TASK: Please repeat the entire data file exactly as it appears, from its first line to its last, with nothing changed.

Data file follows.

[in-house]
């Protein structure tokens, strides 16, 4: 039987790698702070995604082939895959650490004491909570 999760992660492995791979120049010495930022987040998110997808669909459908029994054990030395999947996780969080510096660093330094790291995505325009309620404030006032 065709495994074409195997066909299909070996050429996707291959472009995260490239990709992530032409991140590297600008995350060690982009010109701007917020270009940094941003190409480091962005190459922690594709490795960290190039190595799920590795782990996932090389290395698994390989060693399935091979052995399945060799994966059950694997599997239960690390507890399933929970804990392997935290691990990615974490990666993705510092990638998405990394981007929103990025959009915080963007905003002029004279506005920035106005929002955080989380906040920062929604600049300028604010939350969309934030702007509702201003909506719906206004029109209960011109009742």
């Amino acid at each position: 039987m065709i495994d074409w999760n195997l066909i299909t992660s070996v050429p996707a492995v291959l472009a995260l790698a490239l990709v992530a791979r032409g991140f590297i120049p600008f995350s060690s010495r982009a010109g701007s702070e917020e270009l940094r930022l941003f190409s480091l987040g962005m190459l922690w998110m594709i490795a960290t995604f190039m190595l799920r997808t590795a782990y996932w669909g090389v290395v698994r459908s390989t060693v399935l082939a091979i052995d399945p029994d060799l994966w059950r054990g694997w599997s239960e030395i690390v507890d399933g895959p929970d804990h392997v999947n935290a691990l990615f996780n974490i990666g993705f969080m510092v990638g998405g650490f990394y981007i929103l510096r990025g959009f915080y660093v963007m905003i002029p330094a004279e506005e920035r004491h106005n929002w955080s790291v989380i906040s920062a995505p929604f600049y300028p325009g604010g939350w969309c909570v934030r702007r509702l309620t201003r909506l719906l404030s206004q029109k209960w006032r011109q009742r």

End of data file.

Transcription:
[in-house]
């Protein structure tokens, strides 16, 4: 039987790698702070995604082939895959650490004491909570 999760992660492995791979120049010495930022987040998110997808669909459908029994054990030395999947996780969080510096660093330094790291995505325009309620404030006032 065709495994074409195997066909299909070996050429996707291959472009995260490239990709992530032409991140590297600008995350060690982009010109701007917020270009940094941003190409480091962005190459922690594709490795960290190039190595799920590795782990996932090389290395698994390989060693399935091979052995399945060799994966059950694997599997239960690390507890399933929970804990392997935290691990990615974490990666993705510092990638998405990394981007929103990025959009915080963007905003002029004279506005920035106005929002955080989380906040920062929604600049300028604010939350969309934030702007509702201003909506719906206004029109209960011109009742």
């Amino acid at each position: 039987m065709i495994d074409w999760n195997l066909i299909t992660s070996v050429p996707a492995v291959l472009a995260l790698a490239l990709v992530a791979r032409g991140f590297i120049p600008f995350s060690s010495r982009a010109g701007s702070e917020e270009l940094r930022l941003f190409s480091l987040g962005m190459l922690w998110m594709i490795a960290t995604f190039m190595l799920r997808t590795a782990y996932w669909g090389v290395v698994r459908s390989t060693v399935l082939a091979i052995d399945p029994d060799l994966w059950r054990g694997w599997s239960e030395i690390v507890d399933g895959p929970d804990h392997v999947n935290a691990l990615f996780n974490i990666g993705f969080m510092v990638g998405g650490f990394y981007i929103l510096r990025g959009f915080y660093v963007m905003i002029p330094a004279e506005e920035r004491h106005n929002w955080s790291v989380i906040s920062a995505p929604f600049y300028p325009g604010g939350w969309c909570v934030r702007r509702l309620t201003r909506l719906l404030s206004q029109k209960w006032r011109q009742r």